The researchers urge the federal and state governments to tax the other products equally.
"Lower federal and state taxes on these non-cigarette products are keeping tobacco addiction affordable and encouraging preventable disease and death," professor Greg Connolly, the study's lead researcher and the director of Harvard's Tobacco Control Research and Training Program, said in a statement. "State campaigns to curb tobacco use should address this loophole for death."
Meanwhile, the American Legacy Foundation isn't the only tobacco watchdog that would like to take aim at mini cigars.
Similarly hamstrung is the National Association of Attorneys General, which, although it is allowed to go after tobacco companies for using inappropriate marketing tactics to sell cigarettes, roll-your-owns and smokeless products, is prohibited from going to court over the portrayal of small cigars such as Black and Mild. The association has argued that the "cigars" are erally just cigarettes in disguise.
Because such products are wrapped in tobacco leaf, rather than paper, they fall under the category of cigar and are thus exempt from many restrictions that apply to cigarettes, according to a study from the Baltimore City Health Department. But the study also says that the mini cigars, unlike regular cigars, tend to be inhaled.
Like the American Legacy Foundation, the Association of Attorneys General is trying to change the rules pertaining to mini cigars. It has requested that the federal government broaden its definition of cigarettes to include them but, so far, to no avail, said an attorney with the association who asked that his name not be used because he is not authorized to speak to the press.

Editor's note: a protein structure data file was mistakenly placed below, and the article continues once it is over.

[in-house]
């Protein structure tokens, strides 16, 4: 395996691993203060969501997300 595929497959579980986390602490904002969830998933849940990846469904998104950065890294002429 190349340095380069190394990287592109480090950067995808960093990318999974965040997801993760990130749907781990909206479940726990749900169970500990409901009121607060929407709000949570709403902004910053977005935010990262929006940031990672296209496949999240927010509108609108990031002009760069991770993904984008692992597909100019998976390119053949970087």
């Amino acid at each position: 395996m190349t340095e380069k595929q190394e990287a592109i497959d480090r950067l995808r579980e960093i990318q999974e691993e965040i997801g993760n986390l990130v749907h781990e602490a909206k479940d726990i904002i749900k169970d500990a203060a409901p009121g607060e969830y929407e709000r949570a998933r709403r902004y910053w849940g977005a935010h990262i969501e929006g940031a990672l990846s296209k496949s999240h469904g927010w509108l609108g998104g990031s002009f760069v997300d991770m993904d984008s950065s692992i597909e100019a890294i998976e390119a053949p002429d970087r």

Meanwhile, mini cigars are the fastest-growing tobacco product on the market.
In 2000, Americans bought enough cigars to equal 112 million packs of cigarettes. By 2007, that number had jumped to 242 million.
Cigarettes are still by far the biggest seller. In 2007, Americans purchased 17.4 billion packs. The next most prevalent form of tobacco consumption is moist snuff, which in 2007 sold the equivalent of 2.9 billion packs of cigarettes — a 30 percent increase over the amount sold in 2000. The consumption of roll-your-own cigarettes has also sharply risen, jumping in that time frame from the equivalent of 281 million packs to 537 million.
The amount of money the tobacco industry spends on marketing has also increased in the past decade. Between 1996 and 2005, the amount spent on smokeless tobacco ads more than doubled, from $121 million to $251 million, according to a report from Tobacco Free Kids. The amount spent on cigarette ads rose in tandem, from $5.1 billion to $13.1 billion, according to the organization.
The meteoric ad budget seems a little counterintuitive, given how the 1998 settlement banned cigarette ads on billboards and how cigarette ads seldom make appearances in newspapers or magazines anymore. Now the ads show up in the form of in-store promotions, coupons and direct mail.
Speaking on behalf of Philip Morris, Greg Mathe, spokesman for parent company Altria, made no bones about the fact that the industry is trying to grow and make money. But he said the tobacco company knows better than to try to target minors.
"We have an adult-only focus," he said.
What's more, he said, the company does not try to pitch any of its products as somehow healthier than others.
"There is no such thing as a safe cigarette," said Mathe, who, when asked, said that he does not use tobacco products. "Tobacco products are harmful. They cause serious diseases and they are addictive."